Abstract: This paper studies the reputation effect in which a long-lived player faces a sequence of uninformed short-lived players and the uninformed players receive informative but noisy exogenous signals about the type of the long-lived player. We provide an explicit lower bound on all Nash equilibrium payoffs of the long-lived player. The lower bound shows when the exogenous signals are sufficiently noisy and the long-lived player is patient, he can be assured of a payoff strictly higher than his minmax payoff.
    Keywords: Reputation, repeated games, learning, relative entropy
    JEL: C73 D82 D83
    Date: 2013–02–06
  7. By: Victor Aguirregabiria; Pedro Mira
    Abstract: This paper deals with the identification and estimation of discrete games of incomplete information with multiple equilibria when we allow for three types of unobservables for the researcher: (a) payoff-relevant variables that are players' private information; (b) payoff-relevant variables that are common knowledge to all the players; and (c) non-payoff-relevant or "sunspot" variables which are common knowledge to the players. The specification of the payoff function is nonparametric, and the probability distributions of the unobservables is also nonparametric but with finite support (i.e., finite mixture model). We show that if the number of players in the game is greater than two and the number of discrete choice alternatives is greater than the number of mixtures in the distribution of the unobservables, then the model is nonparametrically identified under the same type of exclusion restrictions that we need for identification without unobserved heterogeneity. In particular, it is possible to separately identify the relative contributions of payoff-relevant and "sunspot" type of unobserved heterogeneity to observed players' behavior. We also present results on the identification of counterfactual experiments using the estimated model.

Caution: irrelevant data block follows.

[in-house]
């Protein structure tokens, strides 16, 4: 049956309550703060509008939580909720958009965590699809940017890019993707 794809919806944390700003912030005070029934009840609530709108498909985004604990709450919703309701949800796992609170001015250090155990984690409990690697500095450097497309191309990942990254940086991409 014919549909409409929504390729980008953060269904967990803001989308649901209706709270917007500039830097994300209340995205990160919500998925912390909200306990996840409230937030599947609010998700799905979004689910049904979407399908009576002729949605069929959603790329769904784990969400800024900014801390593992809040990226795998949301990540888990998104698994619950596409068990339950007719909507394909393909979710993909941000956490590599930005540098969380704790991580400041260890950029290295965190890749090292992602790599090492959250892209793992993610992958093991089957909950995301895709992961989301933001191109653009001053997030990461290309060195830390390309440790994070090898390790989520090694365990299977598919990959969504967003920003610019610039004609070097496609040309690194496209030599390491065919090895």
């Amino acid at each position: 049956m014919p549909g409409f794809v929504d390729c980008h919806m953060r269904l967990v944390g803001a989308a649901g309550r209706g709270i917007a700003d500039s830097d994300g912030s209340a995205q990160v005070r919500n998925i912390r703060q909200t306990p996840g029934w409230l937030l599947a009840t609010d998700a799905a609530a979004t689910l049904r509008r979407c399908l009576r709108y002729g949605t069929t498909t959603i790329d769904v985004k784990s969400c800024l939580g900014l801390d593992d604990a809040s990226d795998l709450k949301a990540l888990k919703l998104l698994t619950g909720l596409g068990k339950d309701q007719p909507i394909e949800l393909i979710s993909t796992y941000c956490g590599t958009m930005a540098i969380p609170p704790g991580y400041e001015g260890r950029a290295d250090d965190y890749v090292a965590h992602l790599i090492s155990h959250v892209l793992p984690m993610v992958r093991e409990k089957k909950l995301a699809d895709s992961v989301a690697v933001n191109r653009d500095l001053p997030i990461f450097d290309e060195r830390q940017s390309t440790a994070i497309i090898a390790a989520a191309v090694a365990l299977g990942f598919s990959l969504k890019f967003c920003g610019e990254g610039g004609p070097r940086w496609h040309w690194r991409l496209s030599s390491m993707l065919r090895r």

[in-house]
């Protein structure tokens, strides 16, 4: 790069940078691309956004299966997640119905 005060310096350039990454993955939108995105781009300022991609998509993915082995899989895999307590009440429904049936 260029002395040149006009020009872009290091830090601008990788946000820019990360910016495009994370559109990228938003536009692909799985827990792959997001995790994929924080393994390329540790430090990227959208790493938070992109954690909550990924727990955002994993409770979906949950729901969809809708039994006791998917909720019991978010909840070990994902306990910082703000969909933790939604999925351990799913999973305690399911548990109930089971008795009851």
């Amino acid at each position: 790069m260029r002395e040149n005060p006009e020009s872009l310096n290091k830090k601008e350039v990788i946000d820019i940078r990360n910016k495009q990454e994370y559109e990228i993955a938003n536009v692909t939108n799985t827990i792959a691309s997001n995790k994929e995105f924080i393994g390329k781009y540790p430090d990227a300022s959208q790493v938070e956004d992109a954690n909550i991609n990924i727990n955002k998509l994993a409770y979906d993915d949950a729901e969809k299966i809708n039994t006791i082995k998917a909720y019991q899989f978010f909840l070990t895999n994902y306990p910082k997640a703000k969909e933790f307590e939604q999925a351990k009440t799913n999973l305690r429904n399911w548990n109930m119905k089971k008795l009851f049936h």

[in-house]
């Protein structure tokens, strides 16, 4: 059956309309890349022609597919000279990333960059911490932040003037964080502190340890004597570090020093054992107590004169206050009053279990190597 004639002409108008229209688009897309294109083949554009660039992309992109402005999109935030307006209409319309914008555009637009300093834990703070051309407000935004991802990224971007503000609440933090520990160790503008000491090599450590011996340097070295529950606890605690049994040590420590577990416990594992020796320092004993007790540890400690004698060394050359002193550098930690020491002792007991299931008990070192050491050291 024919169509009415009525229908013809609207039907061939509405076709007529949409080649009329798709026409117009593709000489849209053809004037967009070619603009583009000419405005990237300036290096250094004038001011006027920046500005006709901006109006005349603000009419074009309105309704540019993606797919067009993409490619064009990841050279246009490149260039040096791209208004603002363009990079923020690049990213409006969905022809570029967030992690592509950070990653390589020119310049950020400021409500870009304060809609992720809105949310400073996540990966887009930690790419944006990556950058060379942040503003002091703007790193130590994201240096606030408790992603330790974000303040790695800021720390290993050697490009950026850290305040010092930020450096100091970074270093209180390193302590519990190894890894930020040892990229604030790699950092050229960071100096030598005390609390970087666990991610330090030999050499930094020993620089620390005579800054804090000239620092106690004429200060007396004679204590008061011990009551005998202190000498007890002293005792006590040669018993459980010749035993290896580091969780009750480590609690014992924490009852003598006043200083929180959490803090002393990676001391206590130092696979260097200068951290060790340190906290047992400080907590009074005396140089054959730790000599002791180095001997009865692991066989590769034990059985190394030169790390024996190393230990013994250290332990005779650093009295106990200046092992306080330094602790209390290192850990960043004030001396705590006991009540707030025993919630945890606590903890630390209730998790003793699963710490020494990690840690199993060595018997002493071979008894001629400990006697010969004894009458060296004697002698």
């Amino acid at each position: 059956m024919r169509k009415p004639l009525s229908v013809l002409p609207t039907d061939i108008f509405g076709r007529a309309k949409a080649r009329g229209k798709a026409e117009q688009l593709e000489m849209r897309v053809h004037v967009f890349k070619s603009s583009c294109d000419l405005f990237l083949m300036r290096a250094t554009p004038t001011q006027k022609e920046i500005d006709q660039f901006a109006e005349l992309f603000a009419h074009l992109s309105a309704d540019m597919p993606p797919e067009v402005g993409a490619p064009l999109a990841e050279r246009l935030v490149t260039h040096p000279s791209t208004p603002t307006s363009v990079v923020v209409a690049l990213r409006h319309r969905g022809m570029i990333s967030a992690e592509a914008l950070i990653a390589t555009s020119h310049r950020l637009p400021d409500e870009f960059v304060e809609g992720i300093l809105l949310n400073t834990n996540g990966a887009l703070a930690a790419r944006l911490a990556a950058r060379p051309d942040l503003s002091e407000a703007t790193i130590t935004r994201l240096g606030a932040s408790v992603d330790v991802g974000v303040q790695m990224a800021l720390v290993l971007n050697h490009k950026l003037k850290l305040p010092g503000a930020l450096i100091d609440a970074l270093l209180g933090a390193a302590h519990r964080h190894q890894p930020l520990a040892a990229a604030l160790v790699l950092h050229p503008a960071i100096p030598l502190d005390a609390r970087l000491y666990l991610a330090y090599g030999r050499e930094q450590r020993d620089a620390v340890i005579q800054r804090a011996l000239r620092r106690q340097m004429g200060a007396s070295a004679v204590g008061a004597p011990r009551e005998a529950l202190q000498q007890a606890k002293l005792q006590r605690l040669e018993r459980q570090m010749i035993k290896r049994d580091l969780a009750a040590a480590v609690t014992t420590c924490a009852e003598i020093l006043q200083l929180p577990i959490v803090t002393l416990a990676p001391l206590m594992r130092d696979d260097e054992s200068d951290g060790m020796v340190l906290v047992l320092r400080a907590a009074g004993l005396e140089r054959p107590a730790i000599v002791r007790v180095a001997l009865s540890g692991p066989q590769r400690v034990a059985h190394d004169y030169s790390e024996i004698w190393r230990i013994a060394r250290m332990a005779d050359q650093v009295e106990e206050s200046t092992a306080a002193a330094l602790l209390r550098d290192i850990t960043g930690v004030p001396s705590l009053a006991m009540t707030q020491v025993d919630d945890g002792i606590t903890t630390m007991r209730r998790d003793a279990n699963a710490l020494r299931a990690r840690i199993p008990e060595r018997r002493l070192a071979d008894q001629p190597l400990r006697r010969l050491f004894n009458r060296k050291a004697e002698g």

Keywords: Discrete games of incomplete information; Multiple equilibria in the data; Unobserved heterogeneity; Sunspots; Finite mixture models.
    JEL: C13 C35
    Date: 2013–02–02
  8. By: PAPACCIO, Anna (CELPE - Centre of Labour Economics and Economic Policy, University of Salerno - Italy)
    Abstract: The deadlock in the Doha Round and the proliferation of regional and bilateral trade agreements has given rise to a new interest in the potential relationship between regionalism and multilateralism. This paper has two main aims. First, the formation of free trade agreements amongst symmetric and asymmetric countries has been studied by means of the network formation theory. Second, we have focused on the connection between bilateralism and multilateralism and we have evaluated the efficiency of the equilibrium configurations. In order to characterize and distinguish between bilateral and multilateral outcomes we have used two different network stability notions, that is, pairwise stability and strong stability. Moreover, from the analysis of pairwise and strong stability we have also obtained insights on the relationship between bilateralism and multilateralism.
    Keywords: Free Trade Agreements; Multilateralism; Network Formation Games
    JEL: D85 F10 F13
    Date: 2013–01–31
  9. By: Basuchoudhary, Atin; Conlon, John R.